Difficulty : Easy-Medium
Pre-requisites : Modular Arithmetic
Problem : Find the maximal K that Mk divides an integer, obtained by the rules described in the problem statement.
At first, we can note that if we need the N-th number of the resulting list after N steps, then we can just create an initial list with the size of 2N and imitate the whole process. The complexity of this solution is O(N2) and it will not give us any points. Still, it is recommended to do that, because it can give us a very useful observation. And this will be a good start.
After the simplest solution is written, we can get solutions for the first, say, 20, values of N - namely, 1, 2, 3, …, 20. Having them written out somewhere, it’s quite easy to see: the N-th number of the resulting list is simply N!, i.e 1 * 2 * 3 * … * N. We can justify this result by the fact that each list is actually a differentiation of the previous one. Differentiating XN N times gives us N!.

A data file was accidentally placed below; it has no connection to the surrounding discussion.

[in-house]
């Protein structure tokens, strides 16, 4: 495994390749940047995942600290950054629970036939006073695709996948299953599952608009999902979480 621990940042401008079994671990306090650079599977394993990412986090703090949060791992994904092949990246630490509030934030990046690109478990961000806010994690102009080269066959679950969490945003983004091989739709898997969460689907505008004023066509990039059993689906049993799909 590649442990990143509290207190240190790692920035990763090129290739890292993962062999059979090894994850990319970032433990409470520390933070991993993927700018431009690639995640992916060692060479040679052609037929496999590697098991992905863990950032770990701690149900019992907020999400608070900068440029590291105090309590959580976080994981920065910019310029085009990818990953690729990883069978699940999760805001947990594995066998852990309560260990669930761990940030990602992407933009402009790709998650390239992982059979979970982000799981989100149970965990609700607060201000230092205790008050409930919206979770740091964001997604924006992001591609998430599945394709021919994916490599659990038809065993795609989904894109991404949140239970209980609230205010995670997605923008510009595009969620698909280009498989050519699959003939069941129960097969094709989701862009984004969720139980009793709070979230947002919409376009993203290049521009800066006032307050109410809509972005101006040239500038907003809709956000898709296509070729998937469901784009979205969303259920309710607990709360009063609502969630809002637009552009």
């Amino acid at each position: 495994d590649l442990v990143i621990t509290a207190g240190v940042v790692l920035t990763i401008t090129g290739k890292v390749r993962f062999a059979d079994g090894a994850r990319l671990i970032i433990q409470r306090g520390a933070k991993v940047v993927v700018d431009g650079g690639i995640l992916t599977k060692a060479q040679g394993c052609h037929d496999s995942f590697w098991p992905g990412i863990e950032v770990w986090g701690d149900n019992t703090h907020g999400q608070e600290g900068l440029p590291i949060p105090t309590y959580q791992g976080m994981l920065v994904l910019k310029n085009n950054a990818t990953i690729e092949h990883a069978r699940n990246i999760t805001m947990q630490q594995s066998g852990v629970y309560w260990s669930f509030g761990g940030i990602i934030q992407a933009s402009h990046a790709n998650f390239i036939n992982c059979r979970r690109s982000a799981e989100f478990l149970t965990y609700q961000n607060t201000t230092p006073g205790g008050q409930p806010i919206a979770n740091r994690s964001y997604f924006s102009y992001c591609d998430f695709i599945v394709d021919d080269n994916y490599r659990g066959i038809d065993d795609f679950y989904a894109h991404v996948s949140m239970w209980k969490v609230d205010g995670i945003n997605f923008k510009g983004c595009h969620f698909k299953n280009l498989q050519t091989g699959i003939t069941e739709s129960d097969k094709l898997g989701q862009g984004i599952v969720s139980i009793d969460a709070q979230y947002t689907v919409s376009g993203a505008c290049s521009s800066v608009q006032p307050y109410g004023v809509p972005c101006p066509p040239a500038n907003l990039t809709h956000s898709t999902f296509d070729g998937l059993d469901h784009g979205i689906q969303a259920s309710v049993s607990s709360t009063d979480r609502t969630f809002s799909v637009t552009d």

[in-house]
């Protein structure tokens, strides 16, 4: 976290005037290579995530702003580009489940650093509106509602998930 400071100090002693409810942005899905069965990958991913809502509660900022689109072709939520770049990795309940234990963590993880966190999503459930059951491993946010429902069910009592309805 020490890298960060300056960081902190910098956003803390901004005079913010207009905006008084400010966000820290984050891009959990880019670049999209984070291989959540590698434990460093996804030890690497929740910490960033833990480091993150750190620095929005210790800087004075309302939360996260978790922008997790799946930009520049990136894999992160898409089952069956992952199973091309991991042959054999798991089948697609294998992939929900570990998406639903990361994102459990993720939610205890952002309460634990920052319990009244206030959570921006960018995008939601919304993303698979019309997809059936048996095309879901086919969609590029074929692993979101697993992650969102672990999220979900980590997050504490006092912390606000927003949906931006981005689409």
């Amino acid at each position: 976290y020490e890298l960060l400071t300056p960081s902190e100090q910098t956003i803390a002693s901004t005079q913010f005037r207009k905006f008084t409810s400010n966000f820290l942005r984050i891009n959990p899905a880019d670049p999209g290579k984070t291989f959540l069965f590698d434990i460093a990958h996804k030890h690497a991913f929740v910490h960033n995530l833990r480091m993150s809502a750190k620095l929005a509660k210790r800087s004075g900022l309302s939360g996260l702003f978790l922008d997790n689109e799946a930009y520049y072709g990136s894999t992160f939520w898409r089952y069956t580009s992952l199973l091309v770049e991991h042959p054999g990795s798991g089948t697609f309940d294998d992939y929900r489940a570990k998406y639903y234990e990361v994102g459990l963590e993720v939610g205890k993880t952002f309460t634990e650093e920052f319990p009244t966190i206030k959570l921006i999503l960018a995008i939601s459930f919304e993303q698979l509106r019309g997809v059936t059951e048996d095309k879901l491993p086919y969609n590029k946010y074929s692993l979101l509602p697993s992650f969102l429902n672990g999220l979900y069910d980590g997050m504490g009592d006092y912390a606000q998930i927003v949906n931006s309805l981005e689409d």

Now our problem transforms to the following one: find the largest possible K that MK divides (MR-1)!.
Since M is a prime, we can say that K = sum of F(i) over integer i from 1 to N i.e. to MR-1, where F(i) is a number of times that i can be disided by M without residue. After looking at the sequence F(i) we see the following:
- F(i) = 0 if i is less than M
- F(i) >= 1 for i equal to M, 2M, 3M, and so on.
- F(i) >= 2 for i equal to M2, 2M2, 3M2, and so on.
- F(i) >= R-2 for i equal to MR-2, 2MR-2, …, (M2-1)MR-2. M2MR-2 is not suitable here because it’s greater that MR-1. So, there are only M2-1 such numbers.
- F(i) >= R-1 for i equal to MR-1, 2MR-1, …, (M-1)MR-1. So, there are only M-1 such numbers.
Using the results above, we can reduce the problem to the following: calculate M + M2 + … + MR-1 - R and this will be the answer to the problem. M + M2 + … + MR-1 is a sum of a geometric progression and it equals to MR divided by M-1. Here we can use modulo inverse in order to make a division in a residue field since M is a prime number.